Pine Bluff’s Trinity Village Retirement Center recognized its veterans and their families in the facility’s annual Veterans Day program on Monday afternoon.
Attending the event were about 50 people, including veterans of the World War II, Korean Conflict and Vietnam War eras. Deceased veterans were remembered and their widows, children and other relatives were saluted. Ninety-seven year-old Jack Curry, a Trinity Village resident, gained special recognition as a veteran of both World War II and the Korean Conflict.
James L. Stone — Pine Bluff ‘s lone national Medal of Honor winner — died earlier this year. His award cited his bravery in Korea.
Trinity Village Activities Director Jane McMullin presided over Monday’s event.
Robert Rhinehart and Trinity Village resident Ken Theis related their experiences as Honor Flight participants. Rhinehart and Theis were among approximately 80 World War II vets who made a day trip earlier this year to Washington, D.C., where the were greeted by well-wishers, including the airport fire department.
While in Washington, they were transported to the World War II National Memorial and other sites.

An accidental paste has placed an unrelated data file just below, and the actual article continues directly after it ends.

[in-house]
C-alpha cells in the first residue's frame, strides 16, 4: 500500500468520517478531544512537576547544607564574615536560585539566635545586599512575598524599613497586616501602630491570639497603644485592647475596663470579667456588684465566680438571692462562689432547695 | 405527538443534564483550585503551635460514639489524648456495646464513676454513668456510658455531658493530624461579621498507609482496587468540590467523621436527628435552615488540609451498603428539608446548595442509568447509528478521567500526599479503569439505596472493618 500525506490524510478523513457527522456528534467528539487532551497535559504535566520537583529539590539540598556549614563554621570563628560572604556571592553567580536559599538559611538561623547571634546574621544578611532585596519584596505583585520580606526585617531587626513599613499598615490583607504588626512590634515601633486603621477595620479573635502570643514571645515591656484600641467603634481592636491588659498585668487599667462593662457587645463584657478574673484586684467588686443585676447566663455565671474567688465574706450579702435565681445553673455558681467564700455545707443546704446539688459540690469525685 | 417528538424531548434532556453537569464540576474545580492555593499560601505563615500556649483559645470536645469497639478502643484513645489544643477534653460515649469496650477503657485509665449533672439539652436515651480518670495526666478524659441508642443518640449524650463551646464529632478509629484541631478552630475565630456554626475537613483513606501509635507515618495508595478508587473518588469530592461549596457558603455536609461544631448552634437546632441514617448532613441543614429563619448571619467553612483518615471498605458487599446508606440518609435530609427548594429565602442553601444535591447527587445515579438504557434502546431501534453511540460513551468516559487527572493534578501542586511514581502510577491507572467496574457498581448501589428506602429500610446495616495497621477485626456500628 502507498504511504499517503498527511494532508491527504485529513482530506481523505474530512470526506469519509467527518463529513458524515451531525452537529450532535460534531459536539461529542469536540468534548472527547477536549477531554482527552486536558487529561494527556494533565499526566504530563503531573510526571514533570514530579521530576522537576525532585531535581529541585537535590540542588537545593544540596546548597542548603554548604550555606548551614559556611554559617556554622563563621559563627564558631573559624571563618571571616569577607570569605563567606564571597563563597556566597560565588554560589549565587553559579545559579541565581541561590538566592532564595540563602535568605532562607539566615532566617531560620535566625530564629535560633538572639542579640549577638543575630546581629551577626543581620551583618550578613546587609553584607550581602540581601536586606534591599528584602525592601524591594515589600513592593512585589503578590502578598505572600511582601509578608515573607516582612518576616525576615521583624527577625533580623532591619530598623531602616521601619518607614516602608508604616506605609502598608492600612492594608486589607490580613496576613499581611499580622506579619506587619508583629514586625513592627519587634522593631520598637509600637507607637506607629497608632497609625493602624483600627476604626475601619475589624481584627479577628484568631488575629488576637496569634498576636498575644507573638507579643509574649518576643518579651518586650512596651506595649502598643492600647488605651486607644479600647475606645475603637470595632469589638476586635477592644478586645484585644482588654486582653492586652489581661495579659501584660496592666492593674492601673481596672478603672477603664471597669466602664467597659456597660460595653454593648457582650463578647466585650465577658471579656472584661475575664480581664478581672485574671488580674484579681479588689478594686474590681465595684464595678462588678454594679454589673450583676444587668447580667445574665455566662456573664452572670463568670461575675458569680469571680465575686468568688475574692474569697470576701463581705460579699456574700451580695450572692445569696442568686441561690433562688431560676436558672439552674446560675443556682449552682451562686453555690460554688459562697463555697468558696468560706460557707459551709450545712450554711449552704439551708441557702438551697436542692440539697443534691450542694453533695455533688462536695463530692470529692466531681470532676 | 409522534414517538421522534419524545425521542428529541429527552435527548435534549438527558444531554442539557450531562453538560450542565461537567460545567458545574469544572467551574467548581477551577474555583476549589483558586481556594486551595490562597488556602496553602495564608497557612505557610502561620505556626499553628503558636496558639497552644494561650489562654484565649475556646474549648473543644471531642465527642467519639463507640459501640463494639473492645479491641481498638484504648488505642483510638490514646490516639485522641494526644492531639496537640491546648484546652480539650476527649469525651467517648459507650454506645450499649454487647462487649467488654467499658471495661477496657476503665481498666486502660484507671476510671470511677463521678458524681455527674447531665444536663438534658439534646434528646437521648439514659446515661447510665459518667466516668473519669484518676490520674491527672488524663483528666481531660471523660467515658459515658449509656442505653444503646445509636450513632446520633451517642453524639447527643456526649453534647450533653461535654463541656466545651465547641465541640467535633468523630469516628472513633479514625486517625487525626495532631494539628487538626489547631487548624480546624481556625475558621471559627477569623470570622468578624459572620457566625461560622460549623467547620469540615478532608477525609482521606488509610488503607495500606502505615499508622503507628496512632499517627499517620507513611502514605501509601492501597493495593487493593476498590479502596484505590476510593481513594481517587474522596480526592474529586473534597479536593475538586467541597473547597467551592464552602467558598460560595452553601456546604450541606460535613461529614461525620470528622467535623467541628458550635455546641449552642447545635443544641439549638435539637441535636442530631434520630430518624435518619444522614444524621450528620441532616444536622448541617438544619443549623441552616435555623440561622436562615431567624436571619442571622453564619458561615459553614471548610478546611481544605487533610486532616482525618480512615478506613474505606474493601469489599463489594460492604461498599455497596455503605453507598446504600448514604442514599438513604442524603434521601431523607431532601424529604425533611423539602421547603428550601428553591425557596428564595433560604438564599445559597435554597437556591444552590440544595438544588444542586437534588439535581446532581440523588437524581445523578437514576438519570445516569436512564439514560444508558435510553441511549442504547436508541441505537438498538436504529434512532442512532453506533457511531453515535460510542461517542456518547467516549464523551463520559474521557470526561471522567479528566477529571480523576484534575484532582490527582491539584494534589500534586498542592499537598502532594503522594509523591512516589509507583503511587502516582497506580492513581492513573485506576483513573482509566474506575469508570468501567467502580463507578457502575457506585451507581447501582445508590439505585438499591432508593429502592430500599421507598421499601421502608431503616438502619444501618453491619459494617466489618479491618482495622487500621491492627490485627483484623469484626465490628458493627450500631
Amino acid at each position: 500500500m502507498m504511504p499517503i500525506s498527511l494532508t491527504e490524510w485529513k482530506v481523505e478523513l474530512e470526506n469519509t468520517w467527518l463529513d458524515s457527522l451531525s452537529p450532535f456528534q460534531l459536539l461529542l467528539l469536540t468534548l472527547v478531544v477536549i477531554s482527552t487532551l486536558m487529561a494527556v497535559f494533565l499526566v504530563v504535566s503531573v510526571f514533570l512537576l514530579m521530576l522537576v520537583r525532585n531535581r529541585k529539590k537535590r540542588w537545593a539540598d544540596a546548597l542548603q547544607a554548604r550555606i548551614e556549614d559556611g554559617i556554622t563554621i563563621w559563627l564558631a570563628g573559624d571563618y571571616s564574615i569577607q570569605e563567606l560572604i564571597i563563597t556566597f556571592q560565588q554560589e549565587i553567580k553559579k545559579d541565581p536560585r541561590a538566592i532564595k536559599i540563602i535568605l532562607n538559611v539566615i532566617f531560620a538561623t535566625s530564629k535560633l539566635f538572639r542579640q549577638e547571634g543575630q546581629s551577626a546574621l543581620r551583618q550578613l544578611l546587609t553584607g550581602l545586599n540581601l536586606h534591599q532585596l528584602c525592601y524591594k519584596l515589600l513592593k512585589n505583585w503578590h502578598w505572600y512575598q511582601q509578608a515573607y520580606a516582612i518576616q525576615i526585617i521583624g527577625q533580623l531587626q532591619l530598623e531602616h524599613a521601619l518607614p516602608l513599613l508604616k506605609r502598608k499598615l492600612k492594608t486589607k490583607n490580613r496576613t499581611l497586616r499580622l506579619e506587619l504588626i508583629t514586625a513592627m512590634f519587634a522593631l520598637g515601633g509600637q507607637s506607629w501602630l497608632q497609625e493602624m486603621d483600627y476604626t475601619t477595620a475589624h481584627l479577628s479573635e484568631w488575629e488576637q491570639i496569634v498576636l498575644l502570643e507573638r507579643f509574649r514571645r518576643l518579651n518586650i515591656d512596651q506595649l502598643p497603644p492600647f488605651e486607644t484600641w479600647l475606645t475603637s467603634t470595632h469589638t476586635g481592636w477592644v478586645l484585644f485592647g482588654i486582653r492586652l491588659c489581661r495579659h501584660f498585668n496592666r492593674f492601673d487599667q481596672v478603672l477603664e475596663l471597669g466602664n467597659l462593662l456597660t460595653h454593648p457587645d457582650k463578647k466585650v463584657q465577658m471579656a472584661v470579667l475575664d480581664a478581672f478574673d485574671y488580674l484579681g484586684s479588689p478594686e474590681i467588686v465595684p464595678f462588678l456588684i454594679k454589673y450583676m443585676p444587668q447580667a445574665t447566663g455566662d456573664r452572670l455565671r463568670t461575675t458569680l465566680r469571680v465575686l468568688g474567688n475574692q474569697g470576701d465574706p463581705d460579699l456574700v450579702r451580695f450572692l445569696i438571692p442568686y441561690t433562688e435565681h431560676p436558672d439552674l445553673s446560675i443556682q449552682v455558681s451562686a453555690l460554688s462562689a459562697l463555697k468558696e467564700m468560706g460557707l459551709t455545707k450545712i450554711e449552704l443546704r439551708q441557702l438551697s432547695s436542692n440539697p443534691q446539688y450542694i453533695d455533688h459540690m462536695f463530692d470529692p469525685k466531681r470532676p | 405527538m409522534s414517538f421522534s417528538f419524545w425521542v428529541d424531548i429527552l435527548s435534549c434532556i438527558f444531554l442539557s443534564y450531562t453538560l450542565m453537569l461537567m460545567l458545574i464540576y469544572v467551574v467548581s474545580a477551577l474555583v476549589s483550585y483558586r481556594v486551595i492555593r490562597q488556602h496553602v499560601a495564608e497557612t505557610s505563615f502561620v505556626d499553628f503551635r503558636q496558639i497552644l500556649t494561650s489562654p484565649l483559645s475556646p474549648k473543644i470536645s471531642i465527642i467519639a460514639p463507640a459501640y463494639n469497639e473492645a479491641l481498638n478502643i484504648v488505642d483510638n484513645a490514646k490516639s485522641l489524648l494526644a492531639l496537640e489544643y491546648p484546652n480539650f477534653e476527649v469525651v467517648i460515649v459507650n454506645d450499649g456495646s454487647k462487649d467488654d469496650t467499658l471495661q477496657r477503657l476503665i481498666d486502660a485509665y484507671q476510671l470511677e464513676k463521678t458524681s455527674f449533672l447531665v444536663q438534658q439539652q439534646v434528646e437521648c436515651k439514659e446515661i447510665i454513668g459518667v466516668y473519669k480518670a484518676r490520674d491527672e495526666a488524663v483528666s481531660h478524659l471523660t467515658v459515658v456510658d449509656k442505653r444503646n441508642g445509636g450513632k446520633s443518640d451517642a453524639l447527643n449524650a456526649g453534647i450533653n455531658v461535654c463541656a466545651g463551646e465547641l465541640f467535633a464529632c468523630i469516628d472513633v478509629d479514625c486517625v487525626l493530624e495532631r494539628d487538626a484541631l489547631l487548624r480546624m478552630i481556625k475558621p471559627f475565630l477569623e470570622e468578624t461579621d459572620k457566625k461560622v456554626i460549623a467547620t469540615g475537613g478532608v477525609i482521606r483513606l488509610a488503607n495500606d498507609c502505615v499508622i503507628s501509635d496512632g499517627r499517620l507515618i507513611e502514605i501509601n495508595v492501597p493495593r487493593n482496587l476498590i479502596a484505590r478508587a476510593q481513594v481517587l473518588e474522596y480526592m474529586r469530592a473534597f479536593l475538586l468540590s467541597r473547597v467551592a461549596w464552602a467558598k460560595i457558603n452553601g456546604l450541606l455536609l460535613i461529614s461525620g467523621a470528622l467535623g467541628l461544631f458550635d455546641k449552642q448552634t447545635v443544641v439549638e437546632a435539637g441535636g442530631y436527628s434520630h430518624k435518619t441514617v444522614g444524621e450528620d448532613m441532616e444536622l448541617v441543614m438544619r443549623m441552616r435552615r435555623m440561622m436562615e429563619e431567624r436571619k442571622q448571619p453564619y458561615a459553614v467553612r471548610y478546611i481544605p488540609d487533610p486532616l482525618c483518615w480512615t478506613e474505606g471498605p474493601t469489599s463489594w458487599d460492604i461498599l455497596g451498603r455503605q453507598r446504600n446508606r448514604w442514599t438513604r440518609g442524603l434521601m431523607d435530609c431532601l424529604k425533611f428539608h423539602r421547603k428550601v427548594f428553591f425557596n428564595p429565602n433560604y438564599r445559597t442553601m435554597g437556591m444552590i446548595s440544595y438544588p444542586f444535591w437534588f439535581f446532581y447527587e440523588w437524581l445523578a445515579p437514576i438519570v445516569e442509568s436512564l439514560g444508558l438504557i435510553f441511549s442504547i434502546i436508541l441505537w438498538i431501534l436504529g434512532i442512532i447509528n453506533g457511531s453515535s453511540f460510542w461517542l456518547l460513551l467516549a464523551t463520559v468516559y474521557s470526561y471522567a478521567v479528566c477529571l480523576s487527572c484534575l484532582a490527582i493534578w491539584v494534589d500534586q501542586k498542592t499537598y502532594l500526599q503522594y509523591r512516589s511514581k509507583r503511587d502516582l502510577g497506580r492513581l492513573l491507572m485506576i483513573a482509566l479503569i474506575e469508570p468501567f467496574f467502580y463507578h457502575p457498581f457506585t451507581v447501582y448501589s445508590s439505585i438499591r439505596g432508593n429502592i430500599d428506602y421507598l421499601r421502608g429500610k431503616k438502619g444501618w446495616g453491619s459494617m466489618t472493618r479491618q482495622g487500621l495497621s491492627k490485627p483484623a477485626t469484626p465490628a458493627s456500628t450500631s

When they returned to Little Rock that night, they were met by a welcoming line. Theis became emotional when describing the scene, saying the group’s greeters were reaching out to and applauding the vets, thanking them for their service.
“We felt appreciated,” Rhinehart said, adding that the veterans even received free parking at the Bill and Hillary Clinton Airport in Little Rock. Rhinehart said he hopes many more World War II veterans will take part in the Honor Flight Program, noting that about 5,000 World War II veterans die each day.
Betty Bradshaw gave a “Seat at the Table” presentation. Bradshaw was the grandmother*** of Army Sgt. Michael Strachota, who died June 24, 2012, while serving in Operation Enduring Freedom in Afghanistan.
Singer Nina Hunt performed “The Star Spangled Banner” and “God Bless America.” University of Arkansas at Pine Bluff music professor Richard Bailey played “Taps” on a bugle after Jackie Gregory recited lyrics of the song, which dates back to the Civil War.
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***This article has been corrected from its original vesion. Click here for the correction notice.